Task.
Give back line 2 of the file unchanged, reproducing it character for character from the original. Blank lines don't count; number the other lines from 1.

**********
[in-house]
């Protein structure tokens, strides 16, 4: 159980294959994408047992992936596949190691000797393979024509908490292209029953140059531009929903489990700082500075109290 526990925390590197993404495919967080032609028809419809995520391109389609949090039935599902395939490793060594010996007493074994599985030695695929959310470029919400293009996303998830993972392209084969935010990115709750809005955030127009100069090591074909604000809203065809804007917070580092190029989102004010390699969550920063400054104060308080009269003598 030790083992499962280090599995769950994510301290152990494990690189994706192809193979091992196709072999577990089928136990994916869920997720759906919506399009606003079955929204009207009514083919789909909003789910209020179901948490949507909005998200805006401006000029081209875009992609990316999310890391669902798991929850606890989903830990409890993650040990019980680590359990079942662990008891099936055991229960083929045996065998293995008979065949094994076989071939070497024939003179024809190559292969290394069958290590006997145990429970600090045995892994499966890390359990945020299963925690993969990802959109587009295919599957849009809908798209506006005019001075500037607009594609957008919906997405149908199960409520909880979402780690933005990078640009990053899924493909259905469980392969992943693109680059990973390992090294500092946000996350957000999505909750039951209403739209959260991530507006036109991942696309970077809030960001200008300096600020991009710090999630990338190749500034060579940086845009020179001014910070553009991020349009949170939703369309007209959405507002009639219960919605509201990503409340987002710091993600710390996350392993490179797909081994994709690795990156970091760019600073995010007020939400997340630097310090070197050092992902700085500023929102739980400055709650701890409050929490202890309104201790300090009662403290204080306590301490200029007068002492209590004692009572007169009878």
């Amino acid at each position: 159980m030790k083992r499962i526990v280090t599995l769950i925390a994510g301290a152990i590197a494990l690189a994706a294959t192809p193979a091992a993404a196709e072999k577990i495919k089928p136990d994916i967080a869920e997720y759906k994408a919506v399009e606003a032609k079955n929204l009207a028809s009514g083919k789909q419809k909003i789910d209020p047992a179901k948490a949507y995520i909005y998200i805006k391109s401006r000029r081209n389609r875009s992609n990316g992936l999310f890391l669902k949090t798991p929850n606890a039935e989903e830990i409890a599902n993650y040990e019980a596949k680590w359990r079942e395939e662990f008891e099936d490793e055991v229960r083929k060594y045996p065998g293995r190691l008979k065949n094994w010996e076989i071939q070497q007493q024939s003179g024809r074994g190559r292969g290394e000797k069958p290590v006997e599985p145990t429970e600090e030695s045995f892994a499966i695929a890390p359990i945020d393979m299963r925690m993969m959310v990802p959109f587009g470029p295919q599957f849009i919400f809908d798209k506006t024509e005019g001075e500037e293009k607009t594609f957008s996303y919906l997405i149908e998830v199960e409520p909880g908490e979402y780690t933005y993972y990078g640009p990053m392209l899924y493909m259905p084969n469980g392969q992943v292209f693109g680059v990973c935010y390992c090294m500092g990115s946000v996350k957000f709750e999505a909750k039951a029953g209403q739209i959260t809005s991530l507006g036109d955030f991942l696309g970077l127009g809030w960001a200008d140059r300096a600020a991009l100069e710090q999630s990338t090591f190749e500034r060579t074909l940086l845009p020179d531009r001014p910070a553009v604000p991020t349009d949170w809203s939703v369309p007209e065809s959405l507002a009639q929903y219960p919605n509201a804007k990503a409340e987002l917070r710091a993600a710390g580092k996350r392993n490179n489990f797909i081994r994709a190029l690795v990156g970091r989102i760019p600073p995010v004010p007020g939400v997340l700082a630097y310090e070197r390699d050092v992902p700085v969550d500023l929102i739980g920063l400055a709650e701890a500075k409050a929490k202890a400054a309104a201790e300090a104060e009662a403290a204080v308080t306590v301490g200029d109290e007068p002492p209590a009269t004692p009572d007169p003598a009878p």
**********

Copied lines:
């Protein structure tokens, strides 16, 4: 159980294959994408047992992936596949190691000797393979024509908490292209029953140059531009929903489990700082500075109290 526990925390590197993404495919967080032609028809419809995520391109389609949090039935599902395939490793060594010996007493074994599985030695695929959310470029919400293009996303998830993972392209084969935010990115709750809005955030127009100069090591074909604000809203065809804007917070580092190029989102004010390699969550920063400054104060308080009269003598 030790083992499962280090599995769950994510301290152990494990690189994706192809193979091992196709072999577990089928136990994916869920997720759906919506399009606003079955929204009207009514083919789909909003789910209020179901948490949507909005998200805006401006000029081209875009992609990316999310890391669902798991929850606890989903830990409890993650040990019980680590359990079942662990008891099936055991229960083929045996065998293995008979065949094994076989071939070497024939003179024809190559292969290394069958290590006997145990429970600090045995892994499966890390359990945020299963925690993969990802959109587009295919599957849009809908798209506006005019001075500037607009594609957008919906997405149908199960409520909880979402780690933005990078640009990053899924493909259905469980392969992943693109680059990973390992090294500092946000996350957000999505909750039951209403739209959260991530507006036109991942696309970077809030960001200008300096600020991009710090999630990338190749500034060579940086845009020179001014910070553009991020349009949170939703369309007209959405507002009639219960919605509201990503409340987002710091993600710390996350392993490179797909081994994709690795990156970091760019600073995010007020939400997340630097310090070197050092992902700085500023929102739980400055709650701890409050929490202890309104201790300090009662403290204080306590301490200029007068002492209590004692009572007169009878």